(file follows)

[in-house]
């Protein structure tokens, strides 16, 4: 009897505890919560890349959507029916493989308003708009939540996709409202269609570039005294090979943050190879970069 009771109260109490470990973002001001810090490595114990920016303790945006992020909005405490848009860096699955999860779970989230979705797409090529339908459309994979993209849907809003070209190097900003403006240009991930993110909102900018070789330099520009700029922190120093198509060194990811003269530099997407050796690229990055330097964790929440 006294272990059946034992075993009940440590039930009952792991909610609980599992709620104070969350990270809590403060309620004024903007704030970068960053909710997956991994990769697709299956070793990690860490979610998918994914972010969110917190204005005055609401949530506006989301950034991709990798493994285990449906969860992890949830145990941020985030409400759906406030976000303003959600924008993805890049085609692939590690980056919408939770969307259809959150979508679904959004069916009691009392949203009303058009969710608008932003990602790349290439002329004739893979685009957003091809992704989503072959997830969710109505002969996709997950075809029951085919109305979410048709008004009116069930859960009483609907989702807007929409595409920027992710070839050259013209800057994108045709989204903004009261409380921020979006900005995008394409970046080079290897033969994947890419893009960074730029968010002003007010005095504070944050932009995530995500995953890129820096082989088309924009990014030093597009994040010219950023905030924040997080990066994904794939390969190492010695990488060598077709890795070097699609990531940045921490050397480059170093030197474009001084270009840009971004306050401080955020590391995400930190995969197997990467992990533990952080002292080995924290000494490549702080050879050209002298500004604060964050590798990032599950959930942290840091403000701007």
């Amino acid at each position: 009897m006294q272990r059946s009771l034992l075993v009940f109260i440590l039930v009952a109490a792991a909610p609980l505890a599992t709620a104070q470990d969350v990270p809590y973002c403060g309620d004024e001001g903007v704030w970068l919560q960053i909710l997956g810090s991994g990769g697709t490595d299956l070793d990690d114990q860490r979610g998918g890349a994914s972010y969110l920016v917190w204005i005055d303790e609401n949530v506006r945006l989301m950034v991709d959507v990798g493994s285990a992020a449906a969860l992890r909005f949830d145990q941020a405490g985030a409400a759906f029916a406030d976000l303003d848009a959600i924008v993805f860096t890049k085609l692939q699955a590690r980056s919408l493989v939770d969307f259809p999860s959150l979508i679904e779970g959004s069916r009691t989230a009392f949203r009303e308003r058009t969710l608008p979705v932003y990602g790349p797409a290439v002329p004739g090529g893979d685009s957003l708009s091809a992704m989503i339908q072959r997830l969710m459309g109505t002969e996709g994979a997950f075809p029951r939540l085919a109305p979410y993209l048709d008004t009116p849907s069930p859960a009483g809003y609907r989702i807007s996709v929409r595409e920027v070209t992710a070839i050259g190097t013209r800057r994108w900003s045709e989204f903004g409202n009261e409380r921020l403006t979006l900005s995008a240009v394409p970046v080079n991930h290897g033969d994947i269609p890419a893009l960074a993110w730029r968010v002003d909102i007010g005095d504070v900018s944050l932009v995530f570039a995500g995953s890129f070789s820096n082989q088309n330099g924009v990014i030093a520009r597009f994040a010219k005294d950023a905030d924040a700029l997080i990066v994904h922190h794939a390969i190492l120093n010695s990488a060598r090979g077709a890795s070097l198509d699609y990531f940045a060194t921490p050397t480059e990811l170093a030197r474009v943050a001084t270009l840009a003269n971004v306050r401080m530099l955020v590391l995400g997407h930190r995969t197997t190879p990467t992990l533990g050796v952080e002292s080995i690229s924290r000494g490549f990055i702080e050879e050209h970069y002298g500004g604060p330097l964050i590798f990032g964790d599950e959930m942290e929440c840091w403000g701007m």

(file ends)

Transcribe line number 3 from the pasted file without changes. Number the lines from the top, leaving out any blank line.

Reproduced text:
């Amino acid at each position: 009897m006294q272990r059946s009771l034992l075993v009940f109260i440590l039930v009952a109490a792991a909610p609980l505890a599992t709620a104070q470990d969350v990270p809590y973002c403060g309620d004024e001001g903007v704030w970068l919560q960053i909710l997956g810090s991994g990769g697709t490595d299956l070793d990690d114990q860490r979610g998918g890349a994914s972010y969110l920016v917190w204005i005055d303790e609401n949530v506006r945006l989301m950034v991709d959507v990798g493994s285990a992020a449906a969860l992890r909005f949830d145990q941020a405490g985030a409400a759906f029916a406030d976000l303003d848009a959600i924008v993805f860096t890049k085609l692939q699955a590690r980056s919408l493989v939770d969307f259809p999860s959150l979508i679904e779970g959004s069916r009691t989230a009392f949203r009303e308003r058009t969710l608008p979705v932003y990602g790349p797409a290439v002329p004739g090529g893979d685009s957003l708009s091809a992704m989503i339908q072959r997830l969710m459309g109505t002969e996709g994979a997950f075809p029951r939540l085919a109305p979410y993209l048709d008004t009116p849907s069930p859960a009483g809003y609907r989702i807007s996709v929409r595409e920027v070209t992710a070839i050259g190097t013209r800057r994108w900003s045709e989204f903004g409202n009261e409380r921020l403006t979006l900005s995008a240009v394409p970046v080079n991930h290897g033969d994947i269609p890419a893009l960074a993110w730029r968010v002003d909102i007010g005095d504070v900018s944050l932009v995530f570039a995500g995953s890129f070789s820096n082989q088309n330099g924009v990014i030093a520009r597009f994040a010219k005294d950023a905030d924040a700029l997080i990066v994904h922190h794939a390969i190492l120093n010695s990488a060598r090979g077709a890795s070097l198509d699609y990531f940045a060194t921490p050397t480059e990811l170093a030197r474009v943050a001084t270009l840009a003269n971004v306050r401080m530099l955020v590391l995400g997407h930190r995969t197997t190879p990467t992990l533990g050796v952080e002292s080995i690229s924290r000494g490549f990055i702080e050879e050209h970069y002298g500004g604060p330097l964050i590798f990032g964790d599950e959930m942290e929440c840091w403000g701007m």